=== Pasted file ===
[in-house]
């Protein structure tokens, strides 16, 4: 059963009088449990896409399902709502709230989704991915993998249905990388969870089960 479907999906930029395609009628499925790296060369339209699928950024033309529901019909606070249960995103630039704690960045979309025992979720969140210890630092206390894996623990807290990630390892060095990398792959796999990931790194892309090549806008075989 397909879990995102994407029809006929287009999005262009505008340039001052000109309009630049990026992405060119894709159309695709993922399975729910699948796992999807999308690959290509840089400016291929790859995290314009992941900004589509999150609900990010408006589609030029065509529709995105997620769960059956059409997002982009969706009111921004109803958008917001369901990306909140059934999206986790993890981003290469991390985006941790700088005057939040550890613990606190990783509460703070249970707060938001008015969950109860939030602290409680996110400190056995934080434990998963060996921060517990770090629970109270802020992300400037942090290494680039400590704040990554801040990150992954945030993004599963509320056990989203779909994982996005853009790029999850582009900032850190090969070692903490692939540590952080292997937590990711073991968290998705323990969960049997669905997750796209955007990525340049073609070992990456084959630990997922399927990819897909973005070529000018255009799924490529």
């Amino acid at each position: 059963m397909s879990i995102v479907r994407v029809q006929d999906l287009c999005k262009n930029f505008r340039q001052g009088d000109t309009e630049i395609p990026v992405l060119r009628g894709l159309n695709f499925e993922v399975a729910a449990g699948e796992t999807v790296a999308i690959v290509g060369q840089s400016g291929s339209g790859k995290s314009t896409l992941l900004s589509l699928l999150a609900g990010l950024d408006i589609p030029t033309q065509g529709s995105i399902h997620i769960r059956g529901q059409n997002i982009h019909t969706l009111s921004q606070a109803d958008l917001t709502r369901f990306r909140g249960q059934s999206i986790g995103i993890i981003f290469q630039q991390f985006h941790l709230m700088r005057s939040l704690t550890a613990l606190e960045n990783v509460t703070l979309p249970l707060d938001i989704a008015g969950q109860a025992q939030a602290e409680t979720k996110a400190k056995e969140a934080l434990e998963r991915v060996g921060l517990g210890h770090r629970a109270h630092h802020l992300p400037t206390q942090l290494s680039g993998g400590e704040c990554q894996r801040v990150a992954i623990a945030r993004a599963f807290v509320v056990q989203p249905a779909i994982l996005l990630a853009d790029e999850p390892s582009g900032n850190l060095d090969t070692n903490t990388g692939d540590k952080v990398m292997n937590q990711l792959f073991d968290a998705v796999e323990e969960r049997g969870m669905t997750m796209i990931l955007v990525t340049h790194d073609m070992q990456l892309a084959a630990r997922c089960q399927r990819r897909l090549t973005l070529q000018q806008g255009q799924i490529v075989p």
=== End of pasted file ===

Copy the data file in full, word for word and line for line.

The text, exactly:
[in-house]
């Protein structure tokens, strides 16, 4: 059963009088449990896409399902709502709230989704991915993998249905990388969870089960 479907999906930029395609009628499925790296060369339209699928950024033309529901019909606070249960995103630039704690960045979309025992979720969140210890630092206390894996623990807290990630390892060095990398792959796999990931790194892309090549806008075989 397909879990995102994407029809006929287009999005262009505008340039001052000109309009630049990026992405060119894709159309695709993922399975729910699948796992999807999308690959290509840089400016291929790859995290314009992941900004589509999150609900990010408006589609030029065509529709995105997620769960059956059409997002982009969706009111921004109803958008917001369901990306909140059934999206986790993890981003290469991390985006941790700088005057939040550890613990606190990783509460703070249970707060938001008015969950109860939030602290409680996110400190056995934080434990998963060996921060517990770090629970109270802020992300400037942090290494680039400590704040990554801040990150992954945030993004599963509320056990989203779909994982996005853009790029999850582009900032850190090969070692903490692939540590952080292997937590990711073991968290998705323990969960049997669905997750796209955007990525340049073609070992990456084959630990997922399927990819897909973005070529000018255009799924490529």
């Amino acid at each position: 059963m397909s879990i995102v479907r994407v029809q006929d999906l287009c999005k262009n930029f505008r340039q001052g009088d000109t309009e630049i395609p990026v992405l060119r009628g894709l159309n695709f499925e993922v399975a729910a449990g699948e796992t999807v790296a999308i690959v290509g060369q840089s400016g291929s339209g790859k995290s314009t896409l992941l900004s589509l699928l999150a609900g990010l950024d408006i589609p030029t033309q065509g529709s995105i399902h997620i769960r059956g529901q059409n997002i982009h019909t969706l009111s921004q606070a109803d958008l917001t709502r369901f990306r909140g249960q059934s999206i986790g995103i993890i981003f290469q630039q991390f985006h941790l709230m700088r005057s939040l704690t550890a613990l606190e960045n990783v509460t703070l979309p249970l707060d938001i989704a008015g969950q109860a025992q939030a602290e409680t979720k996110a400190k056995e969140a934080l434990e998963r991915v060996g921060l517990g210890h770090r629970a109270h630092h802020l992300p400037t206390q942090l290494s680039g993998g400590e704040c990554q894996r801040v990150a992954i623990a945030r993004a599963f807290v509320v056990q989203p249905a779909i994982l996005l990630a853009d790029e999850p390892s582009g900032n850190l060095d090969t070692n903490t990388g692939d540590k952080v990398m292997n937590q990711l792959f073991d968290a998705v796999e323990e969960r049997g969870m669905t997750m796209i990931l955007v990525t340049h790194d073609m070992q990456l892309a084959a630990r997922c089960q399927r990819r897909l090549t973005l070529q000018q806008g255009q799924i490529v075989p």